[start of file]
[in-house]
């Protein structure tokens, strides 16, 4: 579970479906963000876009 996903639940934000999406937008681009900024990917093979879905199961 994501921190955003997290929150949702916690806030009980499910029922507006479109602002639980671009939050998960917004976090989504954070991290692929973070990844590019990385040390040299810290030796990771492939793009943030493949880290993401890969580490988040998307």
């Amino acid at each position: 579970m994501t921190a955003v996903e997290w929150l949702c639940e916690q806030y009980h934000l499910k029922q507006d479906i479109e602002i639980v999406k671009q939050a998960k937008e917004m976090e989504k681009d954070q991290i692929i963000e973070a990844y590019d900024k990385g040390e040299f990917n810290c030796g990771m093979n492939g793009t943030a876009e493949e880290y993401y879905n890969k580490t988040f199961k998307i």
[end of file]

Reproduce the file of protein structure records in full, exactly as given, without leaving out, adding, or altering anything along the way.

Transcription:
[in-house]
């Protein structure tokens, strides 16, 4: 579970479906963000876009 996903639940934000999406937008681009900024990917093979879905199961 994501921190955003997290929150949702916690806030009980499910029922507006479109602002639980671009939050998960917004976090989504954070991290692929973070990844590019990385040390040299810290030796990771492939793009943030493949880290993401890969580490988040998307």
């Amino acid at each position: 579970m994501t921190a955003v996903e997290w929150l949702c639940e916690q806030y009980h934000l499910k029922q507006d479906i479109e602002i639980v999406k671009q939050a998960k937008e917004m976090e989504k681009d954070q991290i692929i963000e973070a990844y590019d900024k990385g040390e040299f990917n810290c030796g990771m093979n492939g793009t943030a876009e493949e880290y993401y879905n890969k580490t988040f199961k998307i």